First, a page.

– I do not know. I am not condemning diplomats in toto - far from it - but I do say that some do take advantage of the immunity that is given to them by law. The general body of those in the diplomatic community who are here to represent their countries are people of the highest’ standing and highest repute. No breath of criticism attaches to them. Unfortunately, their picture is marred by the actions of those who flaunt their diplomatic immunity. Let me quote a case in point. Only a few weeks ago a girl reporter from the ‘Canberra Times’ who was driving her car along a comparatively narrow suburban street came to two cars which were pulled up side by side, completely blocking the street. Both cars bore DC numberplates and the drivers were engaged in chatty conversation. She waited; they did not move. She tooted the horn; they still did not move. She got out of her car, went up to them and said: Would you please move your cars so that I can drive through?’ The answer was: ‘We are diplomats; we move when we wish’. She had to back her car down the street and drive round the block to get past. This is the sort of behaviour which brings discredit on the diplomatic corps as a whole.
I suggest that the best purpose of this debate is to draw to the attention of heads of missions and diplomatic staffs generally the bad impression they create when they permit this sort of thing to happen. As an illustration of one other type of difficulty I take from my files a case which commenced in 1962 and could not be brought to successful fruition even as late as early 1966. This was a case in which two people who were partners in a business had rented a house to a member of a diplomatic mission. Not only did he fail to pay the rent but he also caused considerable damage to the furniture, and a fire in the dwelling caused by his carelessness also resulted in considerable damage. The solicitors for my constituents having gone as far as they could sought my aid in the matter and eventually we got on the road towards a settlement. The case was set out by the solicitors in this way:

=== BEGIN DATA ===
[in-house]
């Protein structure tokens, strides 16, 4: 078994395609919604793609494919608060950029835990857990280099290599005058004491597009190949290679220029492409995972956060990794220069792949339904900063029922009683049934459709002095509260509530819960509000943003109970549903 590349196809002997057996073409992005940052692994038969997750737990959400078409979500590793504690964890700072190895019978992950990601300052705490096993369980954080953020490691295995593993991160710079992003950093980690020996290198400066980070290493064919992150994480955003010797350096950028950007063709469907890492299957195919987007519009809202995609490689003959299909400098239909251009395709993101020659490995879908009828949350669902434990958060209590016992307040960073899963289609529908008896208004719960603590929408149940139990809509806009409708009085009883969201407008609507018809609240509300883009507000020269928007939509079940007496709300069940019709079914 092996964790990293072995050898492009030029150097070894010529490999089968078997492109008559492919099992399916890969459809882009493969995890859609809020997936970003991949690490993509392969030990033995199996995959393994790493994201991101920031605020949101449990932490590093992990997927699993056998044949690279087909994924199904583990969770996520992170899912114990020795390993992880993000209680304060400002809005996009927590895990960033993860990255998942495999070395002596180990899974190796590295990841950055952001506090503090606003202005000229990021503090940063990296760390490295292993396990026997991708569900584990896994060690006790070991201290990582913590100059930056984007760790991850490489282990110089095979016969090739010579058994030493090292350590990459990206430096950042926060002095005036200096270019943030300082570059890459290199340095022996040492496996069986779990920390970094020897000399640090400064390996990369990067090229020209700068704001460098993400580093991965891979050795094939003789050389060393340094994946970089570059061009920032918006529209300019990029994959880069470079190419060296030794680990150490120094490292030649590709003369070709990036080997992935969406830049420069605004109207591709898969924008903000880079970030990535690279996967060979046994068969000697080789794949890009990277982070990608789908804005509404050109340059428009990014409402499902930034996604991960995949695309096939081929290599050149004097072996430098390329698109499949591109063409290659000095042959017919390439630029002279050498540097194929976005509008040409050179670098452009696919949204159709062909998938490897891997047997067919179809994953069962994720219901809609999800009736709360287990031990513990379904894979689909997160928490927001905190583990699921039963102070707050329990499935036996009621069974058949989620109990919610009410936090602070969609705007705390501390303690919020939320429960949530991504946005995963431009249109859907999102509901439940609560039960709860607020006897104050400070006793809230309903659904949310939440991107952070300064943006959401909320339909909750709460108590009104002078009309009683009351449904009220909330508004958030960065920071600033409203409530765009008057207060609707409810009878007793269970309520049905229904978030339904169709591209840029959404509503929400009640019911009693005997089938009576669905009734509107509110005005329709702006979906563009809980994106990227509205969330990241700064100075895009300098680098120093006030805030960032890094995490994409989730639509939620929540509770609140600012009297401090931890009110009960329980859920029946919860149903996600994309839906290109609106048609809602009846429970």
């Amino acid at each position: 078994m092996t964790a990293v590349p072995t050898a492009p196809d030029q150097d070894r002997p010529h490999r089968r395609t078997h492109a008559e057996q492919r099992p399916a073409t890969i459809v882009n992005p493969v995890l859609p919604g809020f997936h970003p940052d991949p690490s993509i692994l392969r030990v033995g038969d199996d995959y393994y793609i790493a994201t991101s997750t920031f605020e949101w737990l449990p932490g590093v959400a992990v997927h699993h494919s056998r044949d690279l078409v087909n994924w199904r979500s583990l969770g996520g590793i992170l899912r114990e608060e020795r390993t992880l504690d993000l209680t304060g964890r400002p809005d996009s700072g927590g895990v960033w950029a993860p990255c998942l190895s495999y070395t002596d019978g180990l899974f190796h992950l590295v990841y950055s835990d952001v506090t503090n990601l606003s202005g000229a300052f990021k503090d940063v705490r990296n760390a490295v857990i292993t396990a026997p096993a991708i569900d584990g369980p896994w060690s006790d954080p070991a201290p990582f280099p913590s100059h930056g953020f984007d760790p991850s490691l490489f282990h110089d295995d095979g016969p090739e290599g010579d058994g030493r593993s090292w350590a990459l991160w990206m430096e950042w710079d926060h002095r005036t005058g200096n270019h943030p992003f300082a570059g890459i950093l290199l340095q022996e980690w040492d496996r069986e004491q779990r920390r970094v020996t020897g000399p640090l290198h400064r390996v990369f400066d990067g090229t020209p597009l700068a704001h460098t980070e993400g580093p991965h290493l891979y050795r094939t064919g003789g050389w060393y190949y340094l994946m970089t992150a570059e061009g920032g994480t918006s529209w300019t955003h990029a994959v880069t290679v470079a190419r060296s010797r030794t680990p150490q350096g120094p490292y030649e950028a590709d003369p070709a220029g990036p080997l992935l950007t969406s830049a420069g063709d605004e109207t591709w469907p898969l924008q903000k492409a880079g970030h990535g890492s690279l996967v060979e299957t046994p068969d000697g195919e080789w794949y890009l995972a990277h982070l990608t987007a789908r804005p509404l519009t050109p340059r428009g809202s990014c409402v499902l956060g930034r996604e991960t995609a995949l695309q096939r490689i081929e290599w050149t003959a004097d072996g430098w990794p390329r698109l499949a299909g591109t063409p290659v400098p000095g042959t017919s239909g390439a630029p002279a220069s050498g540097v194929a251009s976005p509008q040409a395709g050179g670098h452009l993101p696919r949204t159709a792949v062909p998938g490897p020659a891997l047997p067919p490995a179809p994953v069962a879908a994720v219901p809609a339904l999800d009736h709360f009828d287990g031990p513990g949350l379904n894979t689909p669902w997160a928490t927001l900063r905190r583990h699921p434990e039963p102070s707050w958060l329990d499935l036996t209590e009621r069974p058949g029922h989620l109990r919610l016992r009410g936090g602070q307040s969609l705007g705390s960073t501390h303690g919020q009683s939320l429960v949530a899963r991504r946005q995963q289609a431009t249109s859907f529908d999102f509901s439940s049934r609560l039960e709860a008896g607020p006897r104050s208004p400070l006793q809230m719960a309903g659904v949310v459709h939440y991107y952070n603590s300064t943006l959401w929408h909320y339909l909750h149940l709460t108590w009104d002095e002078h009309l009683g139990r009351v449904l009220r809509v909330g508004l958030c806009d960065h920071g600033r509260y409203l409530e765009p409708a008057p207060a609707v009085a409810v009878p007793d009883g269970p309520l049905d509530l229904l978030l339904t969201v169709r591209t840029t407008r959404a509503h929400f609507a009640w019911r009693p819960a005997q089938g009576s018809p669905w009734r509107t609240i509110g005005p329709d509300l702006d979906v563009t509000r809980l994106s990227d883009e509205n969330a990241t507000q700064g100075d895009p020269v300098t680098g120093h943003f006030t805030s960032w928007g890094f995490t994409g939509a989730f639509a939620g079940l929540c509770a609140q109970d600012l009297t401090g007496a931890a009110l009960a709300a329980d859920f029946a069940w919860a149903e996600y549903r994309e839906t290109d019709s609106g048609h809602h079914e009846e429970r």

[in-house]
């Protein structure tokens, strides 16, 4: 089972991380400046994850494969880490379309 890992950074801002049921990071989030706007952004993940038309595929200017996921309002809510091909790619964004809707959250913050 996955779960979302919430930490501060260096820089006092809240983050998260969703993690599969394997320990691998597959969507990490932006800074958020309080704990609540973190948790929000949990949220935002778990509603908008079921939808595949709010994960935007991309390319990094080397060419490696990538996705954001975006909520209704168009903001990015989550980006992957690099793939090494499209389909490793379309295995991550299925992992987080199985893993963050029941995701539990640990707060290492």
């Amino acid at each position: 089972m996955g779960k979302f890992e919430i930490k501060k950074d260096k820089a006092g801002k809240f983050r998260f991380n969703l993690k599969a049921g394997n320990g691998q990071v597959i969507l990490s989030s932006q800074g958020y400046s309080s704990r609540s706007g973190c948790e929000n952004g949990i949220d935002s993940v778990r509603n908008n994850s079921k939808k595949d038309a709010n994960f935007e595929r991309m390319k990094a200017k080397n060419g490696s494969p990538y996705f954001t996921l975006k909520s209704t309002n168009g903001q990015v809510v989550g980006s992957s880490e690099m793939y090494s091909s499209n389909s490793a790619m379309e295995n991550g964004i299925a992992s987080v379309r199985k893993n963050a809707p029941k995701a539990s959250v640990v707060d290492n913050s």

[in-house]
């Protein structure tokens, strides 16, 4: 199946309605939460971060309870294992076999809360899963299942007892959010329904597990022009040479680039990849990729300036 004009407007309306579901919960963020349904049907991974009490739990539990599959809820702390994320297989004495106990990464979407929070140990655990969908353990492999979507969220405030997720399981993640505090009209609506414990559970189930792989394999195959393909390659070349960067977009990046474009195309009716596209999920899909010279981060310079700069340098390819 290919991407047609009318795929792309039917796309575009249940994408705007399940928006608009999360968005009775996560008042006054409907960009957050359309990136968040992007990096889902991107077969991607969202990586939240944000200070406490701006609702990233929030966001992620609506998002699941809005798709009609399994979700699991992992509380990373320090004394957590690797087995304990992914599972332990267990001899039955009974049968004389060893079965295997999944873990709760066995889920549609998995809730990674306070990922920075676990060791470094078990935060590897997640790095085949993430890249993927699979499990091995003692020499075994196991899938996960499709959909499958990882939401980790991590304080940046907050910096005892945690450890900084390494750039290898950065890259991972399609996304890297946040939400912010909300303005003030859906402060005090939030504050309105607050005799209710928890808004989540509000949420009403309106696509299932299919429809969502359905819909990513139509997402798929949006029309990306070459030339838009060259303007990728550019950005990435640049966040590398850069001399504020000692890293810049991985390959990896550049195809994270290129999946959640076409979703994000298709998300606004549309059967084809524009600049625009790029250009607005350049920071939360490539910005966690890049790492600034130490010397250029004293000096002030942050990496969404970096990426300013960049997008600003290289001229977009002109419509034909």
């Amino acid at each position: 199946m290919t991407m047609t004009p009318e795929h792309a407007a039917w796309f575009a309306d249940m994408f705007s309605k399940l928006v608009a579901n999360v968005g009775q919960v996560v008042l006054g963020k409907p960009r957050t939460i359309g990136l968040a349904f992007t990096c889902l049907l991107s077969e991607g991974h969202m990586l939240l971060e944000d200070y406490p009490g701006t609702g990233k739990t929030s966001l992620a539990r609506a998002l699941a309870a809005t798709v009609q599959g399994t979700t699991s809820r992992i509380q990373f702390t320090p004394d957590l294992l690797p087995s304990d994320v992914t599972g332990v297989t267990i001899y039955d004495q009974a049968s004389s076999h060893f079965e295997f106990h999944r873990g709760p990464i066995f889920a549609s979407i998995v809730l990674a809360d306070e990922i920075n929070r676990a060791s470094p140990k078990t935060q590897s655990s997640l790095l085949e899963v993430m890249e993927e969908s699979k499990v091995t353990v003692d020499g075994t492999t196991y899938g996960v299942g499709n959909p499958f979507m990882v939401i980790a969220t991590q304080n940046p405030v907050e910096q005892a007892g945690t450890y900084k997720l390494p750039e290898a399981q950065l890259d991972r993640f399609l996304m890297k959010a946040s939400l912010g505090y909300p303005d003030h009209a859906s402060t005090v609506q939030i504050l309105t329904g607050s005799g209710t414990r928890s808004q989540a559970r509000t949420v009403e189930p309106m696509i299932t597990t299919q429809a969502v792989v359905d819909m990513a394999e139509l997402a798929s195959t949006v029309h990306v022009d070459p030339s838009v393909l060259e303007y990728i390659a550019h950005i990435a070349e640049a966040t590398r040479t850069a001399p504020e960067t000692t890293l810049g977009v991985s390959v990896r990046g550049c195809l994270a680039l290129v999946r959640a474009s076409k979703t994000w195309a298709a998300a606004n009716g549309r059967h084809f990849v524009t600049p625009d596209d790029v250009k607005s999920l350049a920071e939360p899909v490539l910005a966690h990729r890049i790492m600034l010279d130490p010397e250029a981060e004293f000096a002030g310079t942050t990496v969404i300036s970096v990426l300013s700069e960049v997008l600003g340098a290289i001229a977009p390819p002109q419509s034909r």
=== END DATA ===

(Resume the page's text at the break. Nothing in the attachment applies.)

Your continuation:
During the year 1962 certain disputes arose between Mr Hossny and our clients arising out of Mr Hossny’s use and occupation of a cottage owned by our clients and situated at . . Deakin. The disputes related mainly to the payment of rent and certain damage which our clients alleged had been caused to the property by Mr Hossny and his family. Various efforts were made to arrive at an amicable settlement of the matter but without success, and eventually our clients issued a Supreme Court Writ against Mr Hossny for the sum of £530 16s 8d which they claimed to be due to them from him for the rent of the premises. Mr Hossny did not appear to the Writ and Judgment was signed against him in this amount. However, Mr Hossny subsequently claimed diplomatic immunity-
He did not have to claim it; it existed if he did not waive it. However, that is the wording of the letter, which continues: and no further action could be taken on the Judgment.